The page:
“So what went wrong?” Jenny asked her father. “What part of your big economic plan went bad?”
“The economic planning,” he replied as he finished sipping his brandy, “that went well. I had phenomenal growth right up to when Hurricane Alejandro clobbered Brooklyn, and I lost a lot less than everyone else did. Insurance was sucker’s bet then; still is. Even if most companies and governments are on board with the idea that no insurer is going to cover any damages resulting after Russia and China go to war, and they are all willing to call anything tied to that Force Majeure before the first shot’s fired, someone’s still going to be left holding the bag when the vicious come calling to insist on enforcing their policies.”
“Waita- You mean, you think there will be a war between Russia and China?”
“Oh, yeah, guaranteed. I can show you all the trending scenario feed, the tags on the larger monetary transfers, the points of contention for airable land and water rights, and when you also consider their long bad shared history, then you can’t really believe otherwise.”
“And did Mom go crazy listening to you go on like this too?” she interrupted.
Jenny watched the light flare out in his eyes. “Your mother,” he finally replied. “That was the one thing that couldn’t be planned. When she came into my life, I couldn’t see myself without her. And she couldn’t stay away, no matter how much of a prig I was. Every time between when we’d say goodbye and then say hello, that interval got shorter and shorter, until there was no goodbye.
“And because I went with my gut, how I felt, I think I spent a lot more time going over the insurance policy for our place in Brooklyn than I did planning the wedding. It was quicker than a robo-trade; we talked about maybe getting hitched for a few months, but one day we both just looked each other in the eyes, went down to City Hall for a marriage license, and then took two days off for a long weekend. Your Nana never forgave us for doing that, but your mom and I just wanted to jump in feet first.”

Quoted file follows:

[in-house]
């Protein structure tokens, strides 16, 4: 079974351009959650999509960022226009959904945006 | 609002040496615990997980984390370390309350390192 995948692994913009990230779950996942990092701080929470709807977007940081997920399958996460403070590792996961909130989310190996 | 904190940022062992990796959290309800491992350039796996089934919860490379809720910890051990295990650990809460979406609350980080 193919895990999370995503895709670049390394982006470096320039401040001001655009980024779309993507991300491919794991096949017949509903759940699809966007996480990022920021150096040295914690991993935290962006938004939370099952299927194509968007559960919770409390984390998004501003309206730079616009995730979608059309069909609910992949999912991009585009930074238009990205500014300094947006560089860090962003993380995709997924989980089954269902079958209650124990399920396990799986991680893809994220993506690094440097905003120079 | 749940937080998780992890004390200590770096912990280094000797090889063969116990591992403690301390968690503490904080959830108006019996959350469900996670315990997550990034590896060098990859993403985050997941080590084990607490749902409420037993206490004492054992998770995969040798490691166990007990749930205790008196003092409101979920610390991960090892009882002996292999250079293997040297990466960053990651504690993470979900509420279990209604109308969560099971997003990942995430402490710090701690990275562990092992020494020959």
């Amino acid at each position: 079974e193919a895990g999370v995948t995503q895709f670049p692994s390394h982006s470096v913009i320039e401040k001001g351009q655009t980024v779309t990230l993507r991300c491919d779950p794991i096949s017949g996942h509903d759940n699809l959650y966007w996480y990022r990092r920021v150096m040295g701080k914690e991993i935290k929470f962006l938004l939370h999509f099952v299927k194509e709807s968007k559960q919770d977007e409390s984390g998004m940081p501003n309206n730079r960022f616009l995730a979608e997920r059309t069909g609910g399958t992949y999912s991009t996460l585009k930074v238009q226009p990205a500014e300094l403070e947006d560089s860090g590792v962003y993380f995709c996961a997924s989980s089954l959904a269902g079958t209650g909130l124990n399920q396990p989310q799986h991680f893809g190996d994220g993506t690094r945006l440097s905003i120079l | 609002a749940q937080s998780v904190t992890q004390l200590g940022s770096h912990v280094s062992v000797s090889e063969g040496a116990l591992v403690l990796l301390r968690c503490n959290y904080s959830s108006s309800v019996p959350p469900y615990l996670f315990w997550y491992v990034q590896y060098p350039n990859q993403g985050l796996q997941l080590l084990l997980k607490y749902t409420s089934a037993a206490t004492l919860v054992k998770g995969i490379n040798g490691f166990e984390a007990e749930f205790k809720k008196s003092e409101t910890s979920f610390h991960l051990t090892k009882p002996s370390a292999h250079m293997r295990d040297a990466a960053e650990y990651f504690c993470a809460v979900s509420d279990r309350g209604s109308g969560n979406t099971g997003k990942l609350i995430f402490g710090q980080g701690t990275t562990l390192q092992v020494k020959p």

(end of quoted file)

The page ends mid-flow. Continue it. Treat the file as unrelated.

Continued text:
“But why? What made you both do that?”
“I think that was my fault. When we were together and I’d share with her what I was seeing, how the trending was going, maybe I scared her into going for it rather than wait for it to all blow over. I mean, I must have sounded like I had it all planned out, had everything secured.”
“Which you didn’t,” Jenny noted.
“As far as where the world was heading, yes, — yes, I did have everything planned out. As far as where we were heading, not so much. But I couldn’t stop us any more than I could stop the rising of the temperatures and the sea levels; and when things started changing faster than even the best modeling software could have predicted, I knew what to do from a ‘big picture’ stand, but not so much what to do at home.
“When we moved to the Bronx, to the place I’d gotten a year before as a second address, within hours of Alejandro’s predicted landfall, your mom was holding you in her arms. You were screaming and she was sobbing, and I thought, we just stick to the plan, we’d get through this. But things were too much for her, and before it got better, it got worse when they abandoned rebuilding the subways and tunnels after the flooding. She didn’t want to raise you in what she thought was a dying city, so we came to Buffalo to stay with your nana.”
“Didn’t the city actually die, though?”
“You can’t really kill a city like New York,” her dad replied. “Oh sure, what’s left of it is just the upper Bronx, and it’s seen much, much better days, so I guess losing 95% of the population to go elsewhere and a lot of what made it fun could be kind of like death.”
“Or Buffalo,” Jenny muttered…
All content Copyright © 2012 James Ryan